“I’m thinking purple,” Kigel eventually says, whimsy today trumping realism. She squeezes the color from a tube of block-print ink onto a butcher’s tray. With a palette knife, she mixes in dabs of white and black. The technique for coating the fish with ink looks deceptively simple. Kigel uses a sheep’s hairbrush to apply liberal amounts to its entire side. Then comes the art: extra white on its belly, bits of black, spritzes from a bottle of water to ease hard lines. Deftly, Kigel adds ink here and removes it there. She checks every fin for coverage — dorsal, pectoral, caudal, and gill, seven altogether — then leaves the fish to sit.
In a few minutes, when she presses paper around it to make a print, it can’t be too wet, and it can’t be too dry…
Kigel, already an accomplished artist who’d studied Asian brush painting in Japan, China, and the United States, first attempted gyotaku five years ago after learning about it from a friend. Initially, there were difficulties: torn fins, too-wet paper that ripped, packing that wouldn’t stay lodged. As it happened, that winter she was reading Callum Roberts’ account of the effects of overfishing, The Unnatural History of the Sea. “It really affected me,” she says. “I wanted to intensify public awareness . . . [I wanted my work] to capture dwindling species, both common and exotic…
Thus inspired, Kigel worked through the winter and spring. By summer she had a few prints she felt good enough about to include in a show entitled “Alewives and the Asian Aesthetic.” She’s since exhibited gyotaku at a variety of Maine galleries; characteristic of her work is a “fossilized” look that originated in small holes and depressions in the fish itself — “a happy accident” she now cultivates. Sometimes she ghost-prints or re-inks a single fish to produce an overlapping school. She still welcomes wabi-sabi: “A fold in the paper . . . a surprise blending of tones or colors, something uncentered, uncertain — something like fishing itself”…
There’s also a technical aspect to the work. Reference materials cover the kitchen table: A.J. McClane and Keith Gardner’s Game Fish of North America, an Audubon book on fish, several detailed renderings of haddock and rainbow trout, and pages of fish profiles. From a variety of printing papers, Kigel selects gold-flecked shuen for the pollock. Wetting a brush, she draws a line down the middle of a large sheet then tears it in two…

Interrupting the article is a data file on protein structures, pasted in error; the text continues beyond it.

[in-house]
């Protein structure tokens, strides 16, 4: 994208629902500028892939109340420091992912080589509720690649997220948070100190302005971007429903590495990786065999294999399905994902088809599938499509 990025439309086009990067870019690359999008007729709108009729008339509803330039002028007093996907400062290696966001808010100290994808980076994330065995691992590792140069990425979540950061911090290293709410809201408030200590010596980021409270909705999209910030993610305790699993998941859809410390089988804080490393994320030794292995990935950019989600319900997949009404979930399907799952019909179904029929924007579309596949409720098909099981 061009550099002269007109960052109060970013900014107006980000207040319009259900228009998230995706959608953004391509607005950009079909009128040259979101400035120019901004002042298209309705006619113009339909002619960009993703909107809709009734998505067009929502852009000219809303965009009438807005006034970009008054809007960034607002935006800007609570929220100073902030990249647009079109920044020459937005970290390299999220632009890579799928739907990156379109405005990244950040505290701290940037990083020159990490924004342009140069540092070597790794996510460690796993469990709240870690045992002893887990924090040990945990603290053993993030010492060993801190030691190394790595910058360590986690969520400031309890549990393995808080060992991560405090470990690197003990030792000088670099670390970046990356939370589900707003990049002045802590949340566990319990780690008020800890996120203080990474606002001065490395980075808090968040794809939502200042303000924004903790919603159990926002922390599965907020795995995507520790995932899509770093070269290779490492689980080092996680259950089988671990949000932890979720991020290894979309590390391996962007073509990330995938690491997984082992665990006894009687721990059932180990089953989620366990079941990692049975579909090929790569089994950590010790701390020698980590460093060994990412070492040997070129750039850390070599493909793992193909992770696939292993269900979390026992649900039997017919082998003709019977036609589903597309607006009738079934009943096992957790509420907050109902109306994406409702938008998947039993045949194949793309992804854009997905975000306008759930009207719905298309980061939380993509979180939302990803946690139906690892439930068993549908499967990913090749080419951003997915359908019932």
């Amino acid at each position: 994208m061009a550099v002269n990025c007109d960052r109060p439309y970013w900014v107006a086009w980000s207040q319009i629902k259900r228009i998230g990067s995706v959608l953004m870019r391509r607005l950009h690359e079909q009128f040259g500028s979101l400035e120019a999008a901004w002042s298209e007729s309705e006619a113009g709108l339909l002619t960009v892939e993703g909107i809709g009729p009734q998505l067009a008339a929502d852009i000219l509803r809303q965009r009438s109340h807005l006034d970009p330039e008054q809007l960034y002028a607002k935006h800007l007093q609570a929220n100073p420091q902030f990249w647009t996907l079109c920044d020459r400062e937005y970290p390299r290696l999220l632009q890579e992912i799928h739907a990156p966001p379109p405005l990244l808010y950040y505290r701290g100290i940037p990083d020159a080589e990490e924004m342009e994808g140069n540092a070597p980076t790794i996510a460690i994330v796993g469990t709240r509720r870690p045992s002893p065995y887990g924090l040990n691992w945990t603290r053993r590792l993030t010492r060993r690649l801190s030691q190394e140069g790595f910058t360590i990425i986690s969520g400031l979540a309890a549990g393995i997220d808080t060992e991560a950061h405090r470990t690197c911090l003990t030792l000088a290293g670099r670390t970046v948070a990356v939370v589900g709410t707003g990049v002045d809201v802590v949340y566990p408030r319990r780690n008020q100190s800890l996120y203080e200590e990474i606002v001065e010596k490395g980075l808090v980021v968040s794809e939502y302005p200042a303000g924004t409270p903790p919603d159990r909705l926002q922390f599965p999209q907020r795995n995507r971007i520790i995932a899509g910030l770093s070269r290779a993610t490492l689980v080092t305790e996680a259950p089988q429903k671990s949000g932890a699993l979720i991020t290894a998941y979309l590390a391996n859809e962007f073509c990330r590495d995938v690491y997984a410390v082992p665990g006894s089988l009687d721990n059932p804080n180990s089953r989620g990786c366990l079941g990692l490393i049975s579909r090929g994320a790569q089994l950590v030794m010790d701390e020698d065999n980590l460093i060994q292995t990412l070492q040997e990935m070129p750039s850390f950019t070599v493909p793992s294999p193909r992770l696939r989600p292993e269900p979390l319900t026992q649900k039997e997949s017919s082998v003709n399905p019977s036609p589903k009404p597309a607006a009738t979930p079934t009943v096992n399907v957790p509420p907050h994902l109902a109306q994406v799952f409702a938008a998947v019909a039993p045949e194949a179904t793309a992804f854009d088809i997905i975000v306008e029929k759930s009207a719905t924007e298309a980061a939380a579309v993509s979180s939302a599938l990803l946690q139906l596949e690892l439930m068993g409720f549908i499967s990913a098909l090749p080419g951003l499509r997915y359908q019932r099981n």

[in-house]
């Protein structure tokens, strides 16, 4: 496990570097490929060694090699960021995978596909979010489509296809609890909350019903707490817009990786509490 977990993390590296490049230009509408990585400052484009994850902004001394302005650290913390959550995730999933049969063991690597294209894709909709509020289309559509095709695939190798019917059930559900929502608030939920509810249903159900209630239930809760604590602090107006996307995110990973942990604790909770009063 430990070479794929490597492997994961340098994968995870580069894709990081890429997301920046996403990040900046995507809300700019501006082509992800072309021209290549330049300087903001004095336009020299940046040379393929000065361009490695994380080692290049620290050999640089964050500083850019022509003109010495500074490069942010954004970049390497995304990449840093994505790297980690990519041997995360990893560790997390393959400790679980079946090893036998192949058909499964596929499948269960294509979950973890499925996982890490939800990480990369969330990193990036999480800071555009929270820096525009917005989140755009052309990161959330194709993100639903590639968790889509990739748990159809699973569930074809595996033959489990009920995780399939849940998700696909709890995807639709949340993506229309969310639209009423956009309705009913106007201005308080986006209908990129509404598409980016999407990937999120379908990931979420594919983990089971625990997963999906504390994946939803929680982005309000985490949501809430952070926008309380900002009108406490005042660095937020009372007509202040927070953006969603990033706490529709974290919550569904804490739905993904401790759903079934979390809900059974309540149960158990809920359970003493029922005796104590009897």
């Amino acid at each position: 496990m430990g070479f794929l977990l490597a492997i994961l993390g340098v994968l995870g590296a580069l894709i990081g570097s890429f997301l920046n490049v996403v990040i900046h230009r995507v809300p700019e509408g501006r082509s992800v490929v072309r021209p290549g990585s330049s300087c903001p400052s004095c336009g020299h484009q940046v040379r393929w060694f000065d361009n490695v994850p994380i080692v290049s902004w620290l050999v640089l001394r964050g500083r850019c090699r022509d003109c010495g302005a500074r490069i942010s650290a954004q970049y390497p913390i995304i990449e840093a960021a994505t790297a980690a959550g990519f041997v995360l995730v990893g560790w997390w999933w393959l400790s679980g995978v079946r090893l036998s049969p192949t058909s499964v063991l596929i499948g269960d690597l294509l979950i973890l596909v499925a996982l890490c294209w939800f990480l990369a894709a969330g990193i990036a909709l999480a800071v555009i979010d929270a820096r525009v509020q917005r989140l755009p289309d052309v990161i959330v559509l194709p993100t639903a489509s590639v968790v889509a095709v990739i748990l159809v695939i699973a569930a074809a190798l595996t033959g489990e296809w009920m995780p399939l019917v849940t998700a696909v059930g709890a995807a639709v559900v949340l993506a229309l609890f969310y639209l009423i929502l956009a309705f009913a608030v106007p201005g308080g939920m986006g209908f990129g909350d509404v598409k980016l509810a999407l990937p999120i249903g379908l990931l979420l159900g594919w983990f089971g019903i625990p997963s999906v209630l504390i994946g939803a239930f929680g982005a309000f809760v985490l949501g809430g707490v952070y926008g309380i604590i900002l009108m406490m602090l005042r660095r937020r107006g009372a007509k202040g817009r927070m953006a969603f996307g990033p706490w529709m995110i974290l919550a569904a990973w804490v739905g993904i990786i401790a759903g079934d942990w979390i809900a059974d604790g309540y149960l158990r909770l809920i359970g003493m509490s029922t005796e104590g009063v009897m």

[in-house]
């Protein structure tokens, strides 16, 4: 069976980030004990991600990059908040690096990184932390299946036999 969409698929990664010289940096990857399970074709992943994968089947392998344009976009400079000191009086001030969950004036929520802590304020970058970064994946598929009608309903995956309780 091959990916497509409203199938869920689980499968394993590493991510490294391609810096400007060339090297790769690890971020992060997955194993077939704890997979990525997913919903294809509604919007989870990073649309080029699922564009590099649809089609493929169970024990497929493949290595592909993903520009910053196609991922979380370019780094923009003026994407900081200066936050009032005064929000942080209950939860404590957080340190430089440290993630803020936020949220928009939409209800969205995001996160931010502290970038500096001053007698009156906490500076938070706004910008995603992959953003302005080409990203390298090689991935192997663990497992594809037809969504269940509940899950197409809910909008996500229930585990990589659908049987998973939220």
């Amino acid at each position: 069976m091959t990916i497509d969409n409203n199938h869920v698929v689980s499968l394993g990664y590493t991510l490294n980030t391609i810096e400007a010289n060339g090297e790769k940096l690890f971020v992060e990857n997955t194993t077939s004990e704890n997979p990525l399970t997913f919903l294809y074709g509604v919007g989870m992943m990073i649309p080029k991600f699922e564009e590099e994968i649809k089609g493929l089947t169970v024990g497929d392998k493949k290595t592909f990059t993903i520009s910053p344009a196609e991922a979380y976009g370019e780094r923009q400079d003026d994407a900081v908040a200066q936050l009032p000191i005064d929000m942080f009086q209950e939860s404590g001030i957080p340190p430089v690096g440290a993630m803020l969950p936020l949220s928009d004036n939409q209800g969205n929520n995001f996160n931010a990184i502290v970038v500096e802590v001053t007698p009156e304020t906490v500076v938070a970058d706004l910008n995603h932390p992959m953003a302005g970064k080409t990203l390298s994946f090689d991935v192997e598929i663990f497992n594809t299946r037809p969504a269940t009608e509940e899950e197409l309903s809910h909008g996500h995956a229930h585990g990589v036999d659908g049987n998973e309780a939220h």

Kigel smiles. “Getting there,” she says. She has an upstairs studio, but gyotaku commandeers the kitchen because it can be messy. She begins to press the shuen onto the fish, applying careful pressure to capture every feature. “Like magic,” she says of the process. She checks for slime — none, thankfully — then spreads out a fin that is slightly collapsed.
When the paper is completely fitted around the outer half of the fish (the other side is left un-inked), Kigel starts to peel back the shuen. Here is where disasters are most apt to occur: a major smear, for instance, or a puncture. This time, in spite of her care, the paper tears slightly at the pollock’s mouth. But it’s a small error, one that likely won’t be noticeable when Kigel wet-mounts the piece onto heavier stock. Later she will paint a background for the fish, add an eye and other details. She’ll conclude by signing her name vertically and including her Asian chop in red cinnabar.
The sun has dropped, the wind died. The evening will be fair. But Kigel is not thinking about the weather. Her gaze is outward, but her focus is inward, she’ll tell you, on the whole haddock and the trout stored in her refrigerator, on tomorrow’s gyotaku and its possibilities.